The British Golf Museum. St. Andrews. Scotland.
The area around the R&A clubhouse at the Old course in St. Andrews is pretty special. As the links breeze freshens your face there is plenty to see. From the spectacular clubhouse, the beautiful Old Course, Tom Morris's old shop, the beach used for Chariots of Fire most famous scene and the Old Course 5* hotel in the distance. With Open Championship in town the place is a hive of activity.
This will be my second visit to the British Golf Museum in St. Andrews. It has been closed for renovation in preparation for the Open. As I was in town for the Open I felt like I had to pay a visit to see the changes. Given that the museum was offering all ticket holders free entry..well it would be rude not to take up the kind offer.
Since my last visit, a brand new cafe has opened on top of the museum. I immediately headed upstairs to see it. Large, spacious, and welcoming. You can easily imagine the beautiful scenes from up here once the Open has left town. As it is I can see all the hustle and bustle of a Major Championship. Once it has gone it will be replaced with stunning views of the Old Course as tourists prepare their opening tee shots. I was relaxed in the atmosphere of the new cafe. As I was drinking my tea I was thinking about what a wonderful idea it was to build this extension, not only for the holiday makers but also for the locals of St. Andrews.
Relaxed and refreshed I made my way downstairs and entered the museum. I was welcomed by a large screen showing the great Tom Watson talking about his Open memories. A small collection of Watson's memorabilia echoed his achievements in what would be his final Open Championship. This was a tribute to one of the finest golfers ever to grace to Old Course. This was a beautiful way, not only for the museum to pay a personal tribute to Watson, but also to remind the visitor that Golf history will continue to be made.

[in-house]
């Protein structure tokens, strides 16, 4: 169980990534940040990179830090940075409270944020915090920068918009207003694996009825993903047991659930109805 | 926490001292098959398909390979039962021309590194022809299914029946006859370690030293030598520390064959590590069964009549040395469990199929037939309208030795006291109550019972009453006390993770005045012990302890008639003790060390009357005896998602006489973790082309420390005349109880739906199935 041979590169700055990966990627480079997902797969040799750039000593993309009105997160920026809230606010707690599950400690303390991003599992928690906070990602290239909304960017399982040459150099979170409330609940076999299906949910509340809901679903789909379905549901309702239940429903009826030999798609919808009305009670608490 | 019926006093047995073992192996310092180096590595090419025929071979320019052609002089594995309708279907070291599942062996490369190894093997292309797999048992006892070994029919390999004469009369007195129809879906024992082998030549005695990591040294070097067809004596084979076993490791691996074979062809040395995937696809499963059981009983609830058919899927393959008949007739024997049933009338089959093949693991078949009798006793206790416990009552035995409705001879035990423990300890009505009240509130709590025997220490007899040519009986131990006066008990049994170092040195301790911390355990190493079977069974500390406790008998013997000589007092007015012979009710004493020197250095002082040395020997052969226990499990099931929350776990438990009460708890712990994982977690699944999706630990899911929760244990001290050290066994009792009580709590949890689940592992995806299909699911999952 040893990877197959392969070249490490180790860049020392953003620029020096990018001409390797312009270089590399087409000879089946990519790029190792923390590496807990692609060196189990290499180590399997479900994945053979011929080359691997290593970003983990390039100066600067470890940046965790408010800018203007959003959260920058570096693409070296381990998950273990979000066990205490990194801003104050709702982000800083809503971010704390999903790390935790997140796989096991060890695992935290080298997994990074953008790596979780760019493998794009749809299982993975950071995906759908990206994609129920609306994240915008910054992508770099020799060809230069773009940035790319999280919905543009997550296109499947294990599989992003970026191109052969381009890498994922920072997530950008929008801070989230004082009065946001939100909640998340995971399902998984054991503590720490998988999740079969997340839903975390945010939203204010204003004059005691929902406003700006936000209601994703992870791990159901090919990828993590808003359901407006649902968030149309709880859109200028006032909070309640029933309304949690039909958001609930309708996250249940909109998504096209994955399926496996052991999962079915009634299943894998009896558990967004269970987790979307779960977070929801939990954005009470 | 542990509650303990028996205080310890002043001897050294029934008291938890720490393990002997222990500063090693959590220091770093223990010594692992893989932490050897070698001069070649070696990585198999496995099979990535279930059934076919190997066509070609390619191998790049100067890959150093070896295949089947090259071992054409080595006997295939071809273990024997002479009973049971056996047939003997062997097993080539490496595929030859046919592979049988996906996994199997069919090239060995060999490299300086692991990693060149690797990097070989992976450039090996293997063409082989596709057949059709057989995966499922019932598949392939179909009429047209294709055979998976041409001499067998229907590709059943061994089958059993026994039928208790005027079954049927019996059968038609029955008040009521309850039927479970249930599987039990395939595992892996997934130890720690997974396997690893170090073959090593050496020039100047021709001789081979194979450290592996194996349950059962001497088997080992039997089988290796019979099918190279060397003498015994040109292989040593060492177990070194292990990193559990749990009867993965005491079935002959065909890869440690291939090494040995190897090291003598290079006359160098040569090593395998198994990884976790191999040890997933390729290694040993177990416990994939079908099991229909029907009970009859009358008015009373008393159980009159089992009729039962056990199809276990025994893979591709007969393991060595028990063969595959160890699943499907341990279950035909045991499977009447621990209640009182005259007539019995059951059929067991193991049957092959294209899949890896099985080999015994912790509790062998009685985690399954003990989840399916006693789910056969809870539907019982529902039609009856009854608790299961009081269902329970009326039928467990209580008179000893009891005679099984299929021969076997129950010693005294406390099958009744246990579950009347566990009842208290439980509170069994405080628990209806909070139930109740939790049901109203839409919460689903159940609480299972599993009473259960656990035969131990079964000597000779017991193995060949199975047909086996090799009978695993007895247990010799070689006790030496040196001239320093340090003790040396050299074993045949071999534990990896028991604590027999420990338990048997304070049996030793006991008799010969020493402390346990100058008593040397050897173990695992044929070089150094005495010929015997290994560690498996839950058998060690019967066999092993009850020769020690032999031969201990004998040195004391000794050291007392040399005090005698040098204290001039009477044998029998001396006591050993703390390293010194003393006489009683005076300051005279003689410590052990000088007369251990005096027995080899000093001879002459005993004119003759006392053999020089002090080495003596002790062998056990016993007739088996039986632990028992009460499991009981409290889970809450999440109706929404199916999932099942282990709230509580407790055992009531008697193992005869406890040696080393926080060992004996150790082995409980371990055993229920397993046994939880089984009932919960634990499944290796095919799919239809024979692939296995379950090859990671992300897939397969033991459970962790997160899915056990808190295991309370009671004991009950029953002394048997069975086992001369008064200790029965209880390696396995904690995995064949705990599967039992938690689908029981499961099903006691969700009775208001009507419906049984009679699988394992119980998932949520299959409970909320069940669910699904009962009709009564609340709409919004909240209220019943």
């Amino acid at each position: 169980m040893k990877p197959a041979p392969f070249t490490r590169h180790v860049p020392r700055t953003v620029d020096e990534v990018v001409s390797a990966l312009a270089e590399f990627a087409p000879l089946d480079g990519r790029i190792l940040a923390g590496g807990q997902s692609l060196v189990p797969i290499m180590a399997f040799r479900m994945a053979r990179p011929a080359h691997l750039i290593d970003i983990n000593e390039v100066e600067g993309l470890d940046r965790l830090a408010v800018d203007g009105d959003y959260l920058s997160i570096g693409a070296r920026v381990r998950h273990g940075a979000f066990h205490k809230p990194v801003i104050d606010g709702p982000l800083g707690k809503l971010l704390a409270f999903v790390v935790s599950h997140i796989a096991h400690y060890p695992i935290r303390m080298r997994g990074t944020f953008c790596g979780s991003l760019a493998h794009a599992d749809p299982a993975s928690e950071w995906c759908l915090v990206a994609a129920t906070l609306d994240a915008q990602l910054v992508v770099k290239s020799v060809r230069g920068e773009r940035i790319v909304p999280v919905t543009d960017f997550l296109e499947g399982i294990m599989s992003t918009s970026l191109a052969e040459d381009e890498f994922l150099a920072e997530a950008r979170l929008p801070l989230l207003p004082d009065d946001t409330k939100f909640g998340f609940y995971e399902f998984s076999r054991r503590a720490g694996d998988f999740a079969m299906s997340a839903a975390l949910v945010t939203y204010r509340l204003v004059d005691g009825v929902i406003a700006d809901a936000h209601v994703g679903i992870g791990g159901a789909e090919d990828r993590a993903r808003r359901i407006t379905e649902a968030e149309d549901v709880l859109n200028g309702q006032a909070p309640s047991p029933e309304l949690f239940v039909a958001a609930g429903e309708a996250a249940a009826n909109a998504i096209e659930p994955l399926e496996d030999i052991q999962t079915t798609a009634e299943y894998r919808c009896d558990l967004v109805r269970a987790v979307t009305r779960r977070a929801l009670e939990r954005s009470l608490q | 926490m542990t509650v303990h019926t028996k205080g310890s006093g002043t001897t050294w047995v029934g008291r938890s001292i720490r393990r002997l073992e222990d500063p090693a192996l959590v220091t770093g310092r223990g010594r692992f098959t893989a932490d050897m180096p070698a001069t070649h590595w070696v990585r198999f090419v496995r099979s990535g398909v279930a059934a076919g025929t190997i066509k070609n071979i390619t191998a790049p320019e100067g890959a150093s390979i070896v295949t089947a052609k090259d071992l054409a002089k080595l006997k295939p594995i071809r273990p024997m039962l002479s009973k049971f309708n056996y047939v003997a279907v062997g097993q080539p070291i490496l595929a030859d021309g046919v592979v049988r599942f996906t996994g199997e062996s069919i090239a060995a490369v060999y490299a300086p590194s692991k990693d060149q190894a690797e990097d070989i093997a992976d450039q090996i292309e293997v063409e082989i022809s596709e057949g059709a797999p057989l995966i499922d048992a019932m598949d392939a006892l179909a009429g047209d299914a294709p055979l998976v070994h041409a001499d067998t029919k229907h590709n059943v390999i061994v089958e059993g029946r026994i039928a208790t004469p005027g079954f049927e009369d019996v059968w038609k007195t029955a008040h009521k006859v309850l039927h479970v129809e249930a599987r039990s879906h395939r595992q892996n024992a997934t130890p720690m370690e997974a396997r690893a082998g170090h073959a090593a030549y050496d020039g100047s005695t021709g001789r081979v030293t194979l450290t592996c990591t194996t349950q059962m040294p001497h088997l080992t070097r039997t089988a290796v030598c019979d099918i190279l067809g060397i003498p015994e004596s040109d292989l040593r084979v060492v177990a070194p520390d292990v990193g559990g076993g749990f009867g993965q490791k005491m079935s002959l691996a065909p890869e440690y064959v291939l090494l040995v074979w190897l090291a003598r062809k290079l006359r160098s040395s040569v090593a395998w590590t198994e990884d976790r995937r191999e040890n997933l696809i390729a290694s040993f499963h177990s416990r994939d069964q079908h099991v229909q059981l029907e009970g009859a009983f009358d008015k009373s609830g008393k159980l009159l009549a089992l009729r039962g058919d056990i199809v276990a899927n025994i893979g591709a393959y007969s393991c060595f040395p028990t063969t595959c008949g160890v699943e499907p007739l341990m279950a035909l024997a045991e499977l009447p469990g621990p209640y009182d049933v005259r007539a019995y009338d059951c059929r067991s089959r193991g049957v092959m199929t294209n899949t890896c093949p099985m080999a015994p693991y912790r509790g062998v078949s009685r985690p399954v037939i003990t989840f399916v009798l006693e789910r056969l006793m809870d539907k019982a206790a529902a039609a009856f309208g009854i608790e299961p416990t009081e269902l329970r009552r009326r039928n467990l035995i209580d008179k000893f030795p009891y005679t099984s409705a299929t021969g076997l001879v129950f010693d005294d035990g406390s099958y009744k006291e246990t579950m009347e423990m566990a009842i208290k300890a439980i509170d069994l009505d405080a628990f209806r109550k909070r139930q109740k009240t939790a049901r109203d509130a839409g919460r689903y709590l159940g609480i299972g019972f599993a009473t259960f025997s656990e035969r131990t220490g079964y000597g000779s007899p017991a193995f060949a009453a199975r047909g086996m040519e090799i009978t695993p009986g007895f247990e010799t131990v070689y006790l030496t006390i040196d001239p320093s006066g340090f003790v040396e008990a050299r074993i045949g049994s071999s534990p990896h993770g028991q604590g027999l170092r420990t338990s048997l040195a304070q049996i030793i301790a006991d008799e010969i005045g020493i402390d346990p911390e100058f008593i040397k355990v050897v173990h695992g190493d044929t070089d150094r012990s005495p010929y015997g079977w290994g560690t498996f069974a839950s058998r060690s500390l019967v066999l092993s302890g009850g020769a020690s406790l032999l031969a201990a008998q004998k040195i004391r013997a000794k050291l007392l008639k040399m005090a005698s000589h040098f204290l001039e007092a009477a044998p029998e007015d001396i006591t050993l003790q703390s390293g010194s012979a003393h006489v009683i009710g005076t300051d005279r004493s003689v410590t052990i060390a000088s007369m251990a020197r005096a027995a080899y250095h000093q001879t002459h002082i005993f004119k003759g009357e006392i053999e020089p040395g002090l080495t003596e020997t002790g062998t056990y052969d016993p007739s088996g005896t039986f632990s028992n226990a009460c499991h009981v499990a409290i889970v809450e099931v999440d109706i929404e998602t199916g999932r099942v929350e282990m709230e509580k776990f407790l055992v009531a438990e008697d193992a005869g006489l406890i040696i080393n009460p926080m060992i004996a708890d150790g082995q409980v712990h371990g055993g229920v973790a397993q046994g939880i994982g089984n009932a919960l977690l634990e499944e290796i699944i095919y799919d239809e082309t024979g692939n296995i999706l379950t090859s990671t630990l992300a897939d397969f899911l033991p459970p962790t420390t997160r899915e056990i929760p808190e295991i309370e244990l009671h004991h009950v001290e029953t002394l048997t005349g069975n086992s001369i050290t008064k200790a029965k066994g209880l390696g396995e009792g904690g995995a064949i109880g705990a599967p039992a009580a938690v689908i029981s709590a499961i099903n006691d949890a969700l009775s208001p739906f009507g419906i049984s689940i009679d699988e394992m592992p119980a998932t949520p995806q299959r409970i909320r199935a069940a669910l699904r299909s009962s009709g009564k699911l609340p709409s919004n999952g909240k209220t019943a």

The museum deals with a number of themes of Golfing history and much is similar to my last visit. The first part focuses on the early history of golf and it's royal connections with Scotland's Kings and Queens. Mary Queen of Scots herself being a avid golfer in the games early days.
One particular highlight of the museum is the representation of St. Andrews famous sons, Allen Robertson and Tom Morris. The museum has a mock up interpretation of Robertson in his shop making featherette golf balls. Using a top hat full of goose feathers as the core of the ball wrapped in stitched leather, Robertson would spend hours making these pioneering balls. There are early examples of these balls on display along with the golf balls evolution over time to our own modern ball. It is easy to underestimate the history of our humble golf ball but it was fascinating. There are also fantastic examples of the golf club evolution over time.
In the Mid Victorian section of the Museum we shift our focus to the first Open and pioneering players of that time. A large portrait of the great Tom Morris is on show. He stands on the great links of St. Andrews. A pioneer in the manufacture of early Golf balls, the keeper of the greens of St. Andrews and Prestwick, golf course designer and Open Champion. His importance to the history of Golf should not be underestimated.
Long before the Claret Jug became the trophy of the Open Championship, the trophy was the Championship belt. A replica is displayed along with Tom Morris and Tom Morris Jr memorabilia including scorecards. Tom Morris Jr kept the belt following his third victory in a row which meant that a new trophy had to be created.
Another fantastic display complete with artifacts and portrait was that of Golf's grand slam winner, Bobby Jones. This section is a must for Jones's many fans as St. Andrews held a special place in his heart. The man himself is held very deeply here.
The modern game is also well represented at the museum. From Jack Nicklaus 1978 Driver to Rory McIlroy Open winning Wedge of 2014. Tom Watson's winning 1977 ball to Tony Jacklin's 1969 Open medal. Padraig Harrington has even signed his Carnoustie winning shoes of 2007. There are also scorecards from the magnificent Gary Player. The collection is vast varying from tournament programmes and even replicas of the Claret Jug itself.
This is a fantastic museum that links it's artifacts it has really well with the stories and personalities of our great game. It provides us with a complete history of British Golf and told in an accessible and engaging manner. The next time you come to St. Andrews...you'll have to include this in your things to do list.
For more information please visit www.britishgolfmuseum.co.uk
Under 15: £3.00
Under 5: Free
Family ticket (2 adults, 3 children): £15.50